Found a problem so what next?
arigead at gmail.com
Tue Jan 19 06:27:16 EST 2016
On Tue, Jan 19, 2016 at 10:50:32AM +0100, Bjørn Mork wrote:
> John Whitmore <arigead at gmail.com> writes:
> I'm sure that this problem has been found and a patch submitted by now as it
> > seems to have been from months ago. But assuming neither had occured and this
> > was a new discovery how do you check for a reported bug? Do you search mailing
> > list for that commit number, or a part of that commit number?
> I cannot tell you what the best practice is, but at least that's what I
> Googling for a fix is usually pretty accurate once the problematic
> commit has been found. Both the short title and the 12 digit commit ID
> should work, because they are included in the "Fixes" tag of the fix.
Thanks a million I just did a search for the 12 digit commit ID and found the
discussion on the mailing list. Most of it over my head but thanks for the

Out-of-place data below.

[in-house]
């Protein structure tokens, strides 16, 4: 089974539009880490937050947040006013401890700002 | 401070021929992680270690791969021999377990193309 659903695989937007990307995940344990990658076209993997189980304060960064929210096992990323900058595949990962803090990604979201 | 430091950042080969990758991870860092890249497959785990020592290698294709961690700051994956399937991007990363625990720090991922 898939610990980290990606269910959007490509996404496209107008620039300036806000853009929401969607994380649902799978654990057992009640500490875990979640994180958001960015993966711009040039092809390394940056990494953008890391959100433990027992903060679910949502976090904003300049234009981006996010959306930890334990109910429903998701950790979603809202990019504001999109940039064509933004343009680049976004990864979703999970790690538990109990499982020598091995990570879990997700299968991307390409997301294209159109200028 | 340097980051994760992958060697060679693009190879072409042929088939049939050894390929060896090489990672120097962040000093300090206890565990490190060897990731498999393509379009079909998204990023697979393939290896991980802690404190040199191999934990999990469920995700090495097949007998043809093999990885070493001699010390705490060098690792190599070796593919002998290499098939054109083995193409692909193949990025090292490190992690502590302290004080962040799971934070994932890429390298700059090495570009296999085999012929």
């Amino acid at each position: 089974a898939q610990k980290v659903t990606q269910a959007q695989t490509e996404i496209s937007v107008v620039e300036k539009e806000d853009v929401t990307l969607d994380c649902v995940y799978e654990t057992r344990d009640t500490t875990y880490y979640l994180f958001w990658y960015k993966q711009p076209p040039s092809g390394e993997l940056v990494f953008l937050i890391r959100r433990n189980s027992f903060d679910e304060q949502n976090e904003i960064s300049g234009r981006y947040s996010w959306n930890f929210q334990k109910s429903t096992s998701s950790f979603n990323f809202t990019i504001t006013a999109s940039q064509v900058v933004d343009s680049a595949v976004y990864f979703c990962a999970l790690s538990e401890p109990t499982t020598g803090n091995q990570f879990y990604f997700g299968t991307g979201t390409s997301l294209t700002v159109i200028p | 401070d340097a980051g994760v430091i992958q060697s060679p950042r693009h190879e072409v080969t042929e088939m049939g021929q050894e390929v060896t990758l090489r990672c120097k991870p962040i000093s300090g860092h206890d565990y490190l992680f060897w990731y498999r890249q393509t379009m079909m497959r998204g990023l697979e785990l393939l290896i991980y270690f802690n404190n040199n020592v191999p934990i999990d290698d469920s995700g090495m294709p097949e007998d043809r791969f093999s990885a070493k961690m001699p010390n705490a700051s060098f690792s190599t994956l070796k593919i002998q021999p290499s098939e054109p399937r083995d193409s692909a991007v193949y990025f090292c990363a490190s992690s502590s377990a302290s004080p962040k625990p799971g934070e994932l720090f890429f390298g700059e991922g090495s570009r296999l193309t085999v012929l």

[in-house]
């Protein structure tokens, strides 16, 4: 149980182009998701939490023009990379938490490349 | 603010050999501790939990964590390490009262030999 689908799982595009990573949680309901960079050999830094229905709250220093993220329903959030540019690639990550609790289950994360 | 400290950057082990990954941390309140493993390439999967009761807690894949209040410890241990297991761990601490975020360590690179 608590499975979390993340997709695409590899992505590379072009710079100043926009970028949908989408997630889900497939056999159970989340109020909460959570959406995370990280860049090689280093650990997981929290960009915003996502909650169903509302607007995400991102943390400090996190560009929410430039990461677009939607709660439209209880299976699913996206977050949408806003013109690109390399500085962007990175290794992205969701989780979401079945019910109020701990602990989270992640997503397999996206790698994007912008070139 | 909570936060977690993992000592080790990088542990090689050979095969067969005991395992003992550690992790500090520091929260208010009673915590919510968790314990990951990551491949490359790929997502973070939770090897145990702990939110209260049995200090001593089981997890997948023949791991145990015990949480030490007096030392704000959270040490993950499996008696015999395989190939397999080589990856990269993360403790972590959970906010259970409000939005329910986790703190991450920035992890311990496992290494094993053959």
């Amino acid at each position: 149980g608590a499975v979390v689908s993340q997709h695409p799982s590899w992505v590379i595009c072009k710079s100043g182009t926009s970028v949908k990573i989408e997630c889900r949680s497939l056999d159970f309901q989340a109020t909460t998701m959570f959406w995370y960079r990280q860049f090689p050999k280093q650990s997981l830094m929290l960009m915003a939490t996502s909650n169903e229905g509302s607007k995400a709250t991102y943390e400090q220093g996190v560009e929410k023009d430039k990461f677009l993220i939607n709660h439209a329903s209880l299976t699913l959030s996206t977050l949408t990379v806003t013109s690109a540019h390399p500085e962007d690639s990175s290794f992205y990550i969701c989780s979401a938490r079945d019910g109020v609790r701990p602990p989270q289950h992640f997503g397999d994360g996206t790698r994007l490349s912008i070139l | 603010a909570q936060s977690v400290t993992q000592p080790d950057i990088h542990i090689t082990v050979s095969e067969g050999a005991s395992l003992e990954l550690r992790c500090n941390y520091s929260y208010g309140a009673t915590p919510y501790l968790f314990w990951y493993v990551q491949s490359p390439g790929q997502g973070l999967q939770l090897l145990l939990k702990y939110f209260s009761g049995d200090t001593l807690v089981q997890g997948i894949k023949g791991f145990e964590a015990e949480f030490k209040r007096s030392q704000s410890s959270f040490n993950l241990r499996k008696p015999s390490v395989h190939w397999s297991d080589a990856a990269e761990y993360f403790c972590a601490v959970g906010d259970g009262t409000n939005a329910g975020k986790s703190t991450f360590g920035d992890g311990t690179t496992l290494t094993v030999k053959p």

> Unfortunately Googling isn't as accurate before you know the buggy
> commit. In an ideal world, you should be able to find the fix based on
> the symptoms described in the commit message. But this doesn't work well
> for symptoms which occur frequently and with varying causes. "suspend
> failing" is definitely one of those...
> And yes, it is common to discover what you did: The bug is already found
> and fixed, but the fix hasn't propagated yet. That can be a bit
> demotivating until you realize the beauty of a system where someone else
> already fixed your problem and documented the fix in a public "bug
> database" :)
More information about the Kernelnewbies